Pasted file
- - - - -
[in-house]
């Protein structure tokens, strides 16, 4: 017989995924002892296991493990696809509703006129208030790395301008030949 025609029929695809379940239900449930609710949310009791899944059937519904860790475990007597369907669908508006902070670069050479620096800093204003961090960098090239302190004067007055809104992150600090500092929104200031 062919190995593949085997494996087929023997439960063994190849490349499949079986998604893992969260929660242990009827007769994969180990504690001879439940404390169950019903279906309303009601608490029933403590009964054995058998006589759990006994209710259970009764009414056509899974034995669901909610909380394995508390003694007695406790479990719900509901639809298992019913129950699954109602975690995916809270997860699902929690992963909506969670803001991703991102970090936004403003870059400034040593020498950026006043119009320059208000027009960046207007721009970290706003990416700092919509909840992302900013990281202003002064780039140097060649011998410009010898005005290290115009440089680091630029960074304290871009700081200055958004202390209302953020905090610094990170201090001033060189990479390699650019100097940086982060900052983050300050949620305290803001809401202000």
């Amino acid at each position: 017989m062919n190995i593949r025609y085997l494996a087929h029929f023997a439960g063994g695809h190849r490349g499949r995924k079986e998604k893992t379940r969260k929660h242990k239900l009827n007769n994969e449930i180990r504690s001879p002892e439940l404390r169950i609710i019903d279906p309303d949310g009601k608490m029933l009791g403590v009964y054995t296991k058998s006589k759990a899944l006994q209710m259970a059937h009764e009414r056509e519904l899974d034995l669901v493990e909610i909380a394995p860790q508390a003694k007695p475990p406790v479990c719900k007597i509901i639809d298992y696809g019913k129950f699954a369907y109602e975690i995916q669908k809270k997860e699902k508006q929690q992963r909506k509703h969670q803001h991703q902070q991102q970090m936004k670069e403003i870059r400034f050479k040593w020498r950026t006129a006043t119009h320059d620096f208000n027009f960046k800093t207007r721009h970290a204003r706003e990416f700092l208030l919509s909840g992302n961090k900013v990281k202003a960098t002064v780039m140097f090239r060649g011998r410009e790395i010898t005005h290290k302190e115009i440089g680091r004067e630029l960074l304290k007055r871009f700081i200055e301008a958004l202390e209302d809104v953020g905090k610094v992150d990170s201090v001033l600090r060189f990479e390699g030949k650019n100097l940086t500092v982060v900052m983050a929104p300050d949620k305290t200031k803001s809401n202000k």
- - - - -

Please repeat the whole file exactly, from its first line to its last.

[in-house]
């Protein structure tokens, strides 16, 4: 017989995924002892296991493990696809509703006129208030790395301008030949 025609029929695809379940239900449930609710949310009791899944059937519904860790475990007597369907669908508006902070670069050479620096800093204003961090960098090239302190004067007055809104992150600090500092929104200031 062919190995593949085997494996087929023997439960063994190849490349499949079986998604893992969260929660242990009827007769994969180990504690001879439940404390169950019903279906309303009601608490029933403590009964054995058998006589759990006994209710259970009764009414056509899974034995669901909610909380394995508390003694007695406790479990719900509901639809298992019913129950699954109602975690995916809270997860699902929690992963909506969670803001991703991102970090936004403003870059400034040593020498950026006043119009320059208000027009960046207007721009970290706003990416700092919509909840992302900013990281202003002064780039140097060649011998410009010898005005290290115009440089680091630029960074304290871009700081200055958004202390209302953020905090610094990170201090001033060189990479390699650019100097940086982060900052983050300050949620305290803001809401202000």
């Amino acid at each position: 017989m062919n190995i593949r025609y085997l494996a087929h029929f023997a439960g063994g695809h190849r490349g499949r995924k079986e998604k893992t379940r969260k929660h242990k239900l009827n007769n994969e449930i180990r504690s001879p002892e439940l404390r169950i609710i019903d279906p309303d949310g009601k608490m029933l009791g403590v009964y054995t296991k058998s006589k759990a899944l006994q209710m259970a059937h009764e009414r056509e519904l899974d034995l669901v493990e909610i909380a394995p860790q508390a003694k007695p475990p406790v479990c719900k007597i509901i639809d298992y696809g019913k129950f699954a369907y109602e975690i995916q669908k809270k997860e699902k508006q929690q992963r909506k509703h969670q803001h991703q902070q991102q970090m936004k670069e403003i870059r400034f050479k040593w020498r950026t006129a006043t119009h320059d620096f208000n027009f960046k800093t207007r721009h970290a204003r706003e990416f700092l208030l919509s909840g992302n961090k900013v990281k202003a960098t002064v780039m140097f090239r060649g011998r410009e790395i010898t005005h290290k302190e115009i440089g680091r004067e630029l960074l304290k007055r871009f700081i200055e301008a958004l202390e209302d809104v953020g905090k610094v992150d990170s201090v001033l600090r060189f990479e390699g030949k650019n100097l940086t500092v982060v900052m983050a929104p300050d949620k305290t200031k803001s809401n202000k």